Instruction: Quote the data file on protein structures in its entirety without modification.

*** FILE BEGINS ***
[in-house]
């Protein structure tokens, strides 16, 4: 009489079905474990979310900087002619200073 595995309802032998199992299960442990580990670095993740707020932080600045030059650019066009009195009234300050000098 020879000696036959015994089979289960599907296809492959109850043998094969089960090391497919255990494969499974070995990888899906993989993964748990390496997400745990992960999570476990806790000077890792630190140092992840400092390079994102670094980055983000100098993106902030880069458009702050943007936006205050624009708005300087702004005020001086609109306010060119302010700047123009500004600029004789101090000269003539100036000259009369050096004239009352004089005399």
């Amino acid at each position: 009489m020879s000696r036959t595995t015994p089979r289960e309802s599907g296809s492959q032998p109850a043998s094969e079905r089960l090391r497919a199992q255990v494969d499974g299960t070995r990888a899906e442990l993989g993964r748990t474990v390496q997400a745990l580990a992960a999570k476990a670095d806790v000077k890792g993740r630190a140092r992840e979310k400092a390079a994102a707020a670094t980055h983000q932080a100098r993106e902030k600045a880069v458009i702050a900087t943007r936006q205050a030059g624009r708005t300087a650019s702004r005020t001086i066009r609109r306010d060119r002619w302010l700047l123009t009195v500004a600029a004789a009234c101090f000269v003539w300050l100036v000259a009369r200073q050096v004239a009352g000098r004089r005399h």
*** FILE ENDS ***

[in-house]
């Protein structure tokens, strides 16, 4: 009489079905474990979310900087002619200073 595995309802032998199992299960442990580990670095993740707020932080600045030059650019066009009195009234300050000098 020879000696036959015994089979289960599907296809492959109850043998094969089960090391497919255990494969499974070995990888899906993989993964748990390496997400745990992960999570476990806790000077890792630190140092992840400092390079994102670094980055983000100098993106902030880069458009702050943007936006205050624009708005300087702004005020001086609109306010060119302010700047123009500004600029004789101090000269003539100036000259009369050096004239009352004089005399």
């Amino acid at each position: 009489m020879s000696r036959t595995t015994p089979r289960e309802s599907g296809s492959q032998p109850a043998s094969e079905r089960l090391r497919a199992q255990v494969d499974g299960t070995r990888a899906e442990l993989g993964r748990t474990v390496q997400a745990l580990a992960a999570k476990a670095d806790v000077k890792g993740r630190a140092r992840e979310k400092a390079a994102a707020a670094t980055h983000q932080a100098r993106e902030k600045a880069v458009i702050a900087t943007r936006q205050a030059g624009r708005t300087a650019s702004r005020t001086i066009r609109r306010d060119r002619w302010l700047l123009t009195v500004a600029a004789a009234c101090f000269v003539w300050l100036v000259a009369r200073q050096v004239a009352g000098r004089r005399h």